Album: Funny Girl (Original Broadway Cast Recording) (1964)
Charted: 5


  • Composer Jule Styne and lyricist Bob Merrill wrote this for the 1964 Broadway musical Funny Girl, starring Barbra Streisand as real-life entertainer Fanny Brice. While some sources claim "People" was a cast-off from the 1962 animated version of A Christmas Carol (starring the nearsighted Mister Magoo), Styne biographer Theodore Taylor disputed the theory.

    The songwriting duo met in Palm Beach, Florida, to hash out songs for Funny Girl. They realized they needed a tender song to reflect the complicated romance between Brice and her gambler/con artist boyfriend Nick Arnstein. Taylor described the scene in his 1979 book Jule: The Story of Composer Jule Styne: "Jule turned to his collaborator Bob Merrill, 'You told me the other night to work on [the lyric] 'a very special person.' I think I've got a helluva melody for it.'...'Great,' Merrill yelled. 'But now it's not gonna be just a 'special person.' Listen.' Then he ad-libbed, while Jule played the melody again: 'People, people who need people, are the luckiest people in the world.'"
  • Styne and Merrill knew they had something special when they finished the song, which took just 30 minutes to write – if only they could convince the producers, who cut the tune from early tryouts. Merrill fought to keep the song in the musical, which seemed to be a losing battle until Streisand was permitted to sing it one night and it brought the house down.
  • This was Streisand's breakthrough hit and marked several firsts in her career. Not only was it her first single to land in the Top 10, it was her first one to even break the Top 40. It was also her first chart-topper on the Adult Contemporary tally. That same year, she re-recorded it for her first #1 album, People.
  • For their work on Funny Girl, Styne and Merrill won the Grammy Award for Best Score From an Original Cast Show Album. They were also nominated for a Tony Award as Best Composer and Lyricist in 1964 (Jerry Herman won for Hello, Dolly!).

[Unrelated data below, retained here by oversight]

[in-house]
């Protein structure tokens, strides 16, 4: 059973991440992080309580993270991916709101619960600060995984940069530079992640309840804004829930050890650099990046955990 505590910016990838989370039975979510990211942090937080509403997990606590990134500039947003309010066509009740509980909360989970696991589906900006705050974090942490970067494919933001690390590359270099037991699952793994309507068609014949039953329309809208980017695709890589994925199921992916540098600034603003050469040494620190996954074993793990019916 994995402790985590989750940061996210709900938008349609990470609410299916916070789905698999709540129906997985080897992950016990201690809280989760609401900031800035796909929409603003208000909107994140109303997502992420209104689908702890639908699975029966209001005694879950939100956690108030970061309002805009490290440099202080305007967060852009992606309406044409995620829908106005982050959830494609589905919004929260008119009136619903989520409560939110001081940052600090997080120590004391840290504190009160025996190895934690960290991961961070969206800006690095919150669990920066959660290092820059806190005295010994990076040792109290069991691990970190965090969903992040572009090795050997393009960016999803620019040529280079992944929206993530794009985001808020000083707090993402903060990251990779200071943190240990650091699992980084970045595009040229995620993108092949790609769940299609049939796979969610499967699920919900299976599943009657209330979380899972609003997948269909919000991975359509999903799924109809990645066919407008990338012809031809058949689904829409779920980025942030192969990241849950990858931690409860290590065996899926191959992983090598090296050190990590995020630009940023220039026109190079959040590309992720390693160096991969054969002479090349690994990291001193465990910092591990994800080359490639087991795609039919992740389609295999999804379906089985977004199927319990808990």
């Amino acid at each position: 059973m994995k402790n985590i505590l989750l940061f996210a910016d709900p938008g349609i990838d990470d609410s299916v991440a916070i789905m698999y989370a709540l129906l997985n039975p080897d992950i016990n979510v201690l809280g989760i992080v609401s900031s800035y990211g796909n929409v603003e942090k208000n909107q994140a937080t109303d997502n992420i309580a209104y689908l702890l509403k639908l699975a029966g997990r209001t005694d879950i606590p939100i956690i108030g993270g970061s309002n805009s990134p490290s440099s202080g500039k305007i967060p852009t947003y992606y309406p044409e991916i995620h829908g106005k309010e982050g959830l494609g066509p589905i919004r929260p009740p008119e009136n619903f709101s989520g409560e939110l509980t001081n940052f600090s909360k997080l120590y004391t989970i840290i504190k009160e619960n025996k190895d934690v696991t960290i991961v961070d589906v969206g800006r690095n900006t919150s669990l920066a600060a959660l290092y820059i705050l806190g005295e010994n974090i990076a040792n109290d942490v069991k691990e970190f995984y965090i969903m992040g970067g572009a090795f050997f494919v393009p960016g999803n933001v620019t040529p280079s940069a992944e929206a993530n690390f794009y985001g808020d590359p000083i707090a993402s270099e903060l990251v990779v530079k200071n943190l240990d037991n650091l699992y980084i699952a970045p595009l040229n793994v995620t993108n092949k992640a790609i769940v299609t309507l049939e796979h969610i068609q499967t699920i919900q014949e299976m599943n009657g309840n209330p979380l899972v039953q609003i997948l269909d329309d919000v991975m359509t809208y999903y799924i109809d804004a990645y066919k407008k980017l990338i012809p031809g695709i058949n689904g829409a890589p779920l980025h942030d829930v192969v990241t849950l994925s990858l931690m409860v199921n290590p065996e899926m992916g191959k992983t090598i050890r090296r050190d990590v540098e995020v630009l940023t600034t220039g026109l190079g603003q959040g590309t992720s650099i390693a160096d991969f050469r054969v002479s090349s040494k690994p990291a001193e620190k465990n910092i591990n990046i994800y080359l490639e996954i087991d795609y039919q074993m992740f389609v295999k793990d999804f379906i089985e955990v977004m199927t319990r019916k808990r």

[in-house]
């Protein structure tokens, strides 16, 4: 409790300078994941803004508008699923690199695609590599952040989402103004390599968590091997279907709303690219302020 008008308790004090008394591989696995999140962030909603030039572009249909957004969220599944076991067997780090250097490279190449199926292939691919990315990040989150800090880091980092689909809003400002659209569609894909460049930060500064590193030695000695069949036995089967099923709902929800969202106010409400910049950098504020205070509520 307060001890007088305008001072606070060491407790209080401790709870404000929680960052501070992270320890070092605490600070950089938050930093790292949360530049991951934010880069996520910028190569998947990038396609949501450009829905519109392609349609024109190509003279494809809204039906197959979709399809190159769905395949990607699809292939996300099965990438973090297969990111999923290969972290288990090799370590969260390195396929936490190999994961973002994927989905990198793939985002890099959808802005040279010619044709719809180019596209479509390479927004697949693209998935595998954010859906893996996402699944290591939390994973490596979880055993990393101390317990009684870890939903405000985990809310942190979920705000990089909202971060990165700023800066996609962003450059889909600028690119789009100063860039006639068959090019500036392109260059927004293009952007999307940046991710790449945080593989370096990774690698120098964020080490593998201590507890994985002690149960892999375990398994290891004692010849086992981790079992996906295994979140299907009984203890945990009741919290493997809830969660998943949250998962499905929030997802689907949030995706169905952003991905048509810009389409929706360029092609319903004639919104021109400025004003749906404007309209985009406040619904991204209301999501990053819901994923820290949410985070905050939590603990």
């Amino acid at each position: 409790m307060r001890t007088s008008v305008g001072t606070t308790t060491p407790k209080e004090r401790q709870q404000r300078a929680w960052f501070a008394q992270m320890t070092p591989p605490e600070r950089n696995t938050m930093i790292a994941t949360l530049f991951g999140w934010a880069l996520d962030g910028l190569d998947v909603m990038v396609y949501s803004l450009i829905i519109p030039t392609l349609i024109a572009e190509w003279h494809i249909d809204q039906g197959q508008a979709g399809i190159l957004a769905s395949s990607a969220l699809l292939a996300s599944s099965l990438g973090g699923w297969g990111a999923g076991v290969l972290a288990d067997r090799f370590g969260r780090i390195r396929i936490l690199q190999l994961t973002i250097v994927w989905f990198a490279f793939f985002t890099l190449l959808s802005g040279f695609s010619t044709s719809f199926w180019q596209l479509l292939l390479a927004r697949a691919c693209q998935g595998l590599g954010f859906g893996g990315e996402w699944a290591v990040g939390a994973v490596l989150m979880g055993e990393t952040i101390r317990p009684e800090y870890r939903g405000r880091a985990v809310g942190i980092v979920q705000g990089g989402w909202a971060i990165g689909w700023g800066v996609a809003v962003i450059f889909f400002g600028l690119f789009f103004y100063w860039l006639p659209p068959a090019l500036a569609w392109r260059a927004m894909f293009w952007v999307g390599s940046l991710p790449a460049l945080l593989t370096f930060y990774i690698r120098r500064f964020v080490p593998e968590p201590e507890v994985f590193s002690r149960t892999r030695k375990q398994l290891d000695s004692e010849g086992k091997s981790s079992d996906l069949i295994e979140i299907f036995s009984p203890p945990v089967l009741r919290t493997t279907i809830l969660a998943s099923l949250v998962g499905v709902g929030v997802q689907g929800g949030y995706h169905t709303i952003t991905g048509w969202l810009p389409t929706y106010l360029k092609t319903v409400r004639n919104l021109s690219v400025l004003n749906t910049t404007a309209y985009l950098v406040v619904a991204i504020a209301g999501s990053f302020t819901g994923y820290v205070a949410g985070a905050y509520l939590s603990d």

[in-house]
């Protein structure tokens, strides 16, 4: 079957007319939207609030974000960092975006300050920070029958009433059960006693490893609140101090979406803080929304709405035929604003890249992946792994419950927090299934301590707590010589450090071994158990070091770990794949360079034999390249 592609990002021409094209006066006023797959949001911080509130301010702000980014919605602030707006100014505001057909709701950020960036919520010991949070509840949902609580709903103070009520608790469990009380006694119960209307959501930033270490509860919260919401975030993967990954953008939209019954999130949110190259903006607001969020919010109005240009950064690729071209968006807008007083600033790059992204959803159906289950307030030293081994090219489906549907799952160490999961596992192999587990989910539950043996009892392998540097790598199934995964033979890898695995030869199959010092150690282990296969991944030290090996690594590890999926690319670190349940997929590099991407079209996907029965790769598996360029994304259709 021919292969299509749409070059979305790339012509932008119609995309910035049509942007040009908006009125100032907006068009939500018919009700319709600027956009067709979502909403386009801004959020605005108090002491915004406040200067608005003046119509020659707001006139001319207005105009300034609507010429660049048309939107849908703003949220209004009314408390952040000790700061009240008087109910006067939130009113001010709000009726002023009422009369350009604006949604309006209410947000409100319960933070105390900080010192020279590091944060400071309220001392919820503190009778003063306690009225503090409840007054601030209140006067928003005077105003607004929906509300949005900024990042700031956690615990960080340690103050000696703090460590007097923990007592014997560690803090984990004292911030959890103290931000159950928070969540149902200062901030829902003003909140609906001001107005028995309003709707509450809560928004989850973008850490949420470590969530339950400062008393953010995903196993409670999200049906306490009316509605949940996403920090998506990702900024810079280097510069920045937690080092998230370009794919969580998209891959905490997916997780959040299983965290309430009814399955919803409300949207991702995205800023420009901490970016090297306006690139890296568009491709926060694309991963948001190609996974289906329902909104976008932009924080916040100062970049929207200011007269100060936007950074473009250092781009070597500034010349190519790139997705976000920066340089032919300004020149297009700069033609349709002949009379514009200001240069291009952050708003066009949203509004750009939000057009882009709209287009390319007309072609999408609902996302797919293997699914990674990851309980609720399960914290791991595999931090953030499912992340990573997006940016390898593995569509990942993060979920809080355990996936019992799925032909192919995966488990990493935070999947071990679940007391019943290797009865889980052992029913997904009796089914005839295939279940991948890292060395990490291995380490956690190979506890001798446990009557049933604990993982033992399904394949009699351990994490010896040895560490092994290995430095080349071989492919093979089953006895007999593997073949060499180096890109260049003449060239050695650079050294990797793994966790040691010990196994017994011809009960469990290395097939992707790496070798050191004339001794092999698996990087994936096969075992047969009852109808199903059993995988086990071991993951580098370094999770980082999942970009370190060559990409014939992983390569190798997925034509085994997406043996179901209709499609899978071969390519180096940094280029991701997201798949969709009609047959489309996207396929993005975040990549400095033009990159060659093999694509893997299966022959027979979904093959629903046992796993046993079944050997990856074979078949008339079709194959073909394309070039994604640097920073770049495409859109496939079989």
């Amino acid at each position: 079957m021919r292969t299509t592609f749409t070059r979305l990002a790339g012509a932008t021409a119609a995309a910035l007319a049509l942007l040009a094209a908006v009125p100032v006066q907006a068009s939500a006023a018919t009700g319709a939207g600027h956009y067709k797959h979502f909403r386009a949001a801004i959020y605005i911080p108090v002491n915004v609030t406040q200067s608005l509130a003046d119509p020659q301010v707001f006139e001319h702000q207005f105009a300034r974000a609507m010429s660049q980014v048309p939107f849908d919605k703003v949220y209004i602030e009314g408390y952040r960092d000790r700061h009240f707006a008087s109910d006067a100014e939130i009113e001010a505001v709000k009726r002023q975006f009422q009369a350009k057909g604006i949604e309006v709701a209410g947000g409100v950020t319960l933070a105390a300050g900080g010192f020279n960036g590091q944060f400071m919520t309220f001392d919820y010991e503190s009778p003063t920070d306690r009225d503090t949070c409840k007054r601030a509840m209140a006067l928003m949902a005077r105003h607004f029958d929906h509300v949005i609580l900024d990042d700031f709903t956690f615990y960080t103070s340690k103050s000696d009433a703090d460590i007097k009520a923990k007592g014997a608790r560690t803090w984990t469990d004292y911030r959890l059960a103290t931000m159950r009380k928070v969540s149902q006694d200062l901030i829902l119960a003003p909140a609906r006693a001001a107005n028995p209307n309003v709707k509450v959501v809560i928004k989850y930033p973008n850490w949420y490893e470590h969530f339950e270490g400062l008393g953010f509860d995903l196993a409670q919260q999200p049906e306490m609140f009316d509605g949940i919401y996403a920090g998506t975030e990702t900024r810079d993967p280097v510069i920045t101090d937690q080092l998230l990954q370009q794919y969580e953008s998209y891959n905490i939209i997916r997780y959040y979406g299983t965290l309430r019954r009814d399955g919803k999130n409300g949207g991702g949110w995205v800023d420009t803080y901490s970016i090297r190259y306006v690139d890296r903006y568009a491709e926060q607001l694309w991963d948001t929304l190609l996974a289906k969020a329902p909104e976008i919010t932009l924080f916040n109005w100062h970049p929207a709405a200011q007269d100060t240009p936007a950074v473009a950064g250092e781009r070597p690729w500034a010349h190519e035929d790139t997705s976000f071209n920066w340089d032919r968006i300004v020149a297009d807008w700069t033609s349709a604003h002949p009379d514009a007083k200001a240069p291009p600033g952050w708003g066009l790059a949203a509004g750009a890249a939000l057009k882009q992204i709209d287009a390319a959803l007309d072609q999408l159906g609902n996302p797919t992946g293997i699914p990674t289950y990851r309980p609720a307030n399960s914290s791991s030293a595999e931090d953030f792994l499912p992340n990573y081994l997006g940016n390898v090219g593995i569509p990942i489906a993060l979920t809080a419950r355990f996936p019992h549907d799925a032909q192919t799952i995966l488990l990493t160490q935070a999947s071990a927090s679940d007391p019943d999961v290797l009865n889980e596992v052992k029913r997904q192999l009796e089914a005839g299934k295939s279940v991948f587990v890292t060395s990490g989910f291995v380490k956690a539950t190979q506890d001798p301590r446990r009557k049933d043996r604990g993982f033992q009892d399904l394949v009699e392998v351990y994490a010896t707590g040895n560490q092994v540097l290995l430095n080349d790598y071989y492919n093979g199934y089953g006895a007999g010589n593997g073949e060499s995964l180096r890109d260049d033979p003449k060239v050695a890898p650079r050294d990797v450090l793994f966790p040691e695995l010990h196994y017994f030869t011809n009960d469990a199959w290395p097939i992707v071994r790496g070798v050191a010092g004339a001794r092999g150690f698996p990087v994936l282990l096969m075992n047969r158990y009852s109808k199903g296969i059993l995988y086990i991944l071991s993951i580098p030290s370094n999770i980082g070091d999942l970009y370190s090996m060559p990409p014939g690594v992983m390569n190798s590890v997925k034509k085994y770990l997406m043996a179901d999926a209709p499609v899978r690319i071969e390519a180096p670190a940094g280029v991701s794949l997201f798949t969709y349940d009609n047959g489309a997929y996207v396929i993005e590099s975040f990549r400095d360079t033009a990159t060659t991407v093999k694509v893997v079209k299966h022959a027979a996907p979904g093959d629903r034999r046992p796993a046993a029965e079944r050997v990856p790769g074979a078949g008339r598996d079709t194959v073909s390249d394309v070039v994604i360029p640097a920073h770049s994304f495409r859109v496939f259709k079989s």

• This earned Streisand a Grammy win in 1965 for Best Vocal Performance, Female.
  • Streisand reprised the role of Fanny Brice for the 1968 film adaptation of Funny Girl. "People" was included on the soundtrack, but it wasn't released as a single. The album was a big hit, peaking at #12 on the albums chart and eventually selling over a million copies in the US. Streisand also won an Academy Award for Best Actress for her performance, an honor she shared with Katharine Hepburn for The Lion in Winter.
  • Streisand also recorded this as a duet with Stevie Wonder for her 2014 duets album, Partners. The album, which didn't yield any singles, went to #1, making Streisand the only artist to have a #1 album in each decade since the '60s.
  • This was featured on several of Streisand's live albums, including her first live release, A Happening in Central Park (1967). It also shows up on many of her compilation albums, such as Barbra Streisand's Greatest Hits (1970) and The Essential Barbra Streisand (2002).
  • This was inducted into the Grammy Hall of Fame in 1998.
  • Several artists covered this, including Andy Williams, Ella Fitzgerald, Aretha Franklin, Vic Damone and Nat King Cole. The Tymes hit #39 (UK #16) with their rendition in 1968.
  • This was referenced in a few TV shows. On the 1988 "Piano Movers" episode of the sitcom Perfect Strangers, Lydia (Belita Moreno) sings part of the song. It's also referenced on Twin Peaks, in the 1991 episode "Variations on Relations," when Gordon Cole (David Lynch) claims love makes "people who need people the luckiest people in the world." Fran Drescher also recited part of the lyrics on the 1999 "Maggie's Wedding" episode of The Nanny.
  • The Supremes often performed this song, with Diana Ross and Florence Ballard each taking a verse. By 1966, it was Ballard's only lead vocal opportunity in their shows. When the song was pulled from their setlist that summer, it was clear that Ballard and Mary Wilson had become Ross' backup singers. The following year, the group was billed as Diana Ross & The Supremes.


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